I admit the obvious: I bought this because it looked like a bottle of buried-treasure pirate wine. I knew I was being taken in by pretty packaging, but I figured that this was from Chateauneuf-de-Pape, one of France’s most heralded wine regions, so it couldn’t be THAT bad…right? I forgot that top wine regions are like luxury cars: they don’t sell with gimmicks. If you walk into a Lexus dealership, the salesman probably isn’t going to bother offering you purchase rebates or free gas for a year; his sales pitch is going to be “It’s a Lexus.” Chateauneuf-de-Pape, located in the Rhone Valley in the southeast of France, is a Lexus wine region: it doesn’t need anything other than its name on the bottle to draw people in. So when a Chateauneuf producer starts messing with the bottle itself to draw in sales, it’s probably not a good sign.
Another warning sign that I totally missed: this is a non-vintage wine. Almost all still wines come from a particular vintage (2006, 2009, etc.), which is the year that the grapes that went into making the wine were harvested. Non-vintage wines are those made with grapes from more than one year’s harvest. The only common NV wines on the market that I can think of are Champagnes and other sparkling wines, whose producers intentionally mix together base wines from different harvests when making their signature blends (called “cuvées”) so as to maintain a consistent house style or flavour “brand” year over year. Non-sparkling wines don’t do this, and flavour variation vintage over vintage isn’t considered a bad thing. Non-vintage still wines are a rarity, and those that exist are generally cheaply made and intended to be drunk shortly after release. In other words, if you buy a bottle of white or red and there isn’t a year on the label, open it right away.
I didn’t do that; the Fiole du Pape has been languishing in my cellar for well over a year. It is a common wine myth that all wine improves with age, but that is entirely untrue: 95% of wines on the market (this one included) are intended to be opened within 6 months of the date they show up on store shelves, and they show best within that timeframe. The only good thing about my leaving my non-vintage, bottle-gimmick Chateauneuf-de-Pape too long is that it lets me answer a question that you might be asking right about now: how can you tell when your wine has aged too much?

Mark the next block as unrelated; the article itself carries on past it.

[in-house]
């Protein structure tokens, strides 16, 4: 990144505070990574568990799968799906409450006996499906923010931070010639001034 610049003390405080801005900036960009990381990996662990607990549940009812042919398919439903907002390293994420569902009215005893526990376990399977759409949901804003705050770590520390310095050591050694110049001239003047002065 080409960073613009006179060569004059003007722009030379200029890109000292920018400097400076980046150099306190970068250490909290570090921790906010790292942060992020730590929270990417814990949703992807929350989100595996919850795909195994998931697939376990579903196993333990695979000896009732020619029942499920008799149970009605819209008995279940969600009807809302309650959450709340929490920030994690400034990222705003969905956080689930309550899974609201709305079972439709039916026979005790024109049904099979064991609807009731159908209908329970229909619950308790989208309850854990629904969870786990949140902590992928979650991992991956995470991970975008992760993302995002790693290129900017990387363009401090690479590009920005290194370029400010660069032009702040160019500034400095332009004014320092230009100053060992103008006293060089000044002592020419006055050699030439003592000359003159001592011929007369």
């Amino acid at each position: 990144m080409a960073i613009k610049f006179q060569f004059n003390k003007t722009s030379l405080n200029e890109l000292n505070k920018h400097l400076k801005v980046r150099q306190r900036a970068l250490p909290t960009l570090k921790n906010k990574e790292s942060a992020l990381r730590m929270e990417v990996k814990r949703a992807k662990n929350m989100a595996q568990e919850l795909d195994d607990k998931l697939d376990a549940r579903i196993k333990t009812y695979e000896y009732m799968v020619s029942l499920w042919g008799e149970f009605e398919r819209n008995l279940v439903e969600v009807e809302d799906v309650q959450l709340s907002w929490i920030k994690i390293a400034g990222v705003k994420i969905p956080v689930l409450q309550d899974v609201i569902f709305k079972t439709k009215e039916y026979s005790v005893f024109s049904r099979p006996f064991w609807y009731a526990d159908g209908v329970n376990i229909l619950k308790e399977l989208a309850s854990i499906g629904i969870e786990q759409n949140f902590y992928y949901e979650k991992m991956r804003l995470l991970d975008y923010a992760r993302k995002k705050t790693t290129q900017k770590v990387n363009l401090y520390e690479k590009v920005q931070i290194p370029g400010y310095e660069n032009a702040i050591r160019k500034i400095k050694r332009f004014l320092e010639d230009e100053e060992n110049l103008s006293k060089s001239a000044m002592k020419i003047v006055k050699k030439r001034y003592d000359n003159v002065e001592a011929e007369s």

Wines that are past their prime taste flat, faded and lifeless, have none of the vibrant fruit flavours prevalent in younger wine and generally come across as dull and stale. My Fiole was thin in body and was mainly garnet/brick in colour (older red wines gradually turn from purple to brown as they age). The nose wasn’t very intense, but what little there was included dust, earth, coffee and dried strawberries. There wasn’t much life on the palate either: VERY low acidity (the component of wine that provides bright, zingy, tangy flavour), faded hints of dark fruit, and some metallic, coppery notes, like liquid pennies. What flavour there was faded quickly, leaving only loose tannin on the finish.
In fairness, I should note that I’ve tried this wine once before and it wasn’t too bad, but in that situation the elapsed time between the Fiole being purchased and opened was probably 20 minutes. If, like me, you don’t have the willpower to resist the pirate bottle, open it immediately…as I’ve just found out, a year is too long to wait with this one. I dumped over half the bottle down the drain, and when I’m throwing away wine something’s definitely wrong.
77 points (but unfairly opened past its prime)
$30 to $40 CDN[Wine Jargon Notes: non-vintage = wine made from grapes that were harvested in multiple years; almost all still wines come from one single vintage, but many sparkling wines are non-vintage]